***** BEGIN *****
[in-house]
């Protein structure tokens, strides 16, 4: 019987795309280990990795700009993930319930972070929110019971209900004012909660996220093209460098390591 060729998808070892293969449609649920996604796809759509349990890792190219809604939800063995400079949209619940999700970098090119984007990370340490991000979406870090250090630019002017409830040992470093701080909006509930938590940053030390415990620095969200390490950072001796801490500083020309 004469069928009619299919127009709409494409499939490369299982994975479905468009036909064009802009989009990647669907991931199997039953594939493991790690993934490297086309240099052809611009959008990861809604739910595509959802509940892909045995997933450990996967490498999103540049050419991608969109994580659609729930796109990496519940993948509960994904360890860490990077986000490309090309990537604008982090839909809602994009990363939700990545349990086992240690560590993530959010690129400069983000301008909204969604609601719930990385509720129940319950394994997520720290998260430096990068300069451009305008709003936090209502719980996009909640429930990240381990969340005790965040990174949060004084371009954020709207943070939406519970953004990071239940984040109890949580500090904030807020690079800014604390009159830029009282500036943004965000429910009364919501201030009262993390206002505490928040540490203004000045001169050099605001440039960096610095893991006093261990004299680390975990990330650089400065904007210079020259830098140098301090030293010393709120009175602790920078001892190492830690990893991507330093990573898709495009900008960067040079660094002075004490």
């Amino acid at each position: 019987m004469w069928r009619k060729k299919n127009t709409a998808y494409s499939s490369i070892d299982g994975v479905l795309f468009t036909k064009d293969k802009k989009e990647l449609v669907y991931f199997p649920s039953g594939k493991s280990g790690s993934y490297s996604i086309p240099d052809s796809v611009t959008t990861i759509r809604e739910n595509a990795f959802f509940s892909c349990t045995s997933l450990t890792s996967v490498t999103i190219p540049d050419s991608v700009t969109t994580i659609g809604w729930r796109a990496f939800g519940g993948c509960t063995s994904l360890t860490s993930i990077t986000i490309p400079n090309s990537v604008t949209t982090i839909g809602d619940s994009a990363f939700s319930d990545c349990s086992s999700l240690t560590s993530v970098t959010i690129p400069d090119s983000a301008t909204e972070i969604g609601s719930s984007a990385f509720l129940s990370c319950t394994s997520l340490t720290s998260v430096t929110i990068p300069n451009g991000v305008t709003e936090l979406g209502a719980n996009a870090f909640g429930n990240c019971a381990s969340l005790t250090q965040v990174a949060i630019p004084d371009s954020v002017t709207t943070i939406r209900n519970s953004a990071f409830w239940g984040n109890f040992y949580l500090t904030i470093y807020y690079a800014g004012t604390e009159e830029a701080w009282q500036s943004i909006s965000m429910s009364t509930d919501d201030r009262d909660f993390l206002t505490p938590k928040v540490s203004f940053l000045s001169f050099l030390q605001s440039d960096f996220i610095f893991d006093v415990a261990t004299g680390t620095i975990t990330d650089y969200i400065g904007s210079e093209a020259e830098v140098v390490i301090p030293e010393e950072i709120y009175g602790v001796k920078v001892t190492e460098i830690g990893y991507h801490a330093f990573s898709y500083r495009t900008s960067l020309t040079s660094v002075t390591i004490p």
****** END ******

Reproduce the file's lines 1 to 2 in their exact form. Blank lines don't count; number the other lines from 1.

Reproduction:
[in-house]
């Protein structure tokens, strides 16, 4: 019987795309280990990795700009993930319930972070929110019971209900004012909660996220093209460098390591 060729998808070892293969449609649920996604796809759509349990890792190219809604939800063995400079949209619940999700970098090119984007990370340490991000979406870090250090630019002017409830040992470093701080909006509930938590940053030390415990620095969200390490950072001796801490500083020309 004469069928009619299919127009709409494409499939490369299982994975479905468009036909064009802009989009990647669907991931199997039953594939493991790690993934490297086309240099052809611009959008990861809604739910595509959802509940892909045995997933450990996967490498999103540049050419991608969109994580659609729930796109990496519940993948509960994904360890860490990077986000490309090309990537604008982090839909809602994009990363939700990545349990086992240690560590993530959010690129400069983000301008909204969604609601719930990385509720129940319950394994997520720290998260430096990068300069451009305008709003936090209502719980996009909640429930990240381990969340005790965040990174949060004084371009954020709207943070939406519970953004990071239940984040109890949580500090904030807020690079800014604390009159830029009282500036943004965000429910009364919501201030009262993390206002505490928040540490203004000045001169050099605001440039960096610095893991006093261990004299680390975990990330650089400065904007210079020259830098140098301090030293010393709120009175602790920078001892190492830690990893991507330093990573898709495009900008960067040079660094002075004490």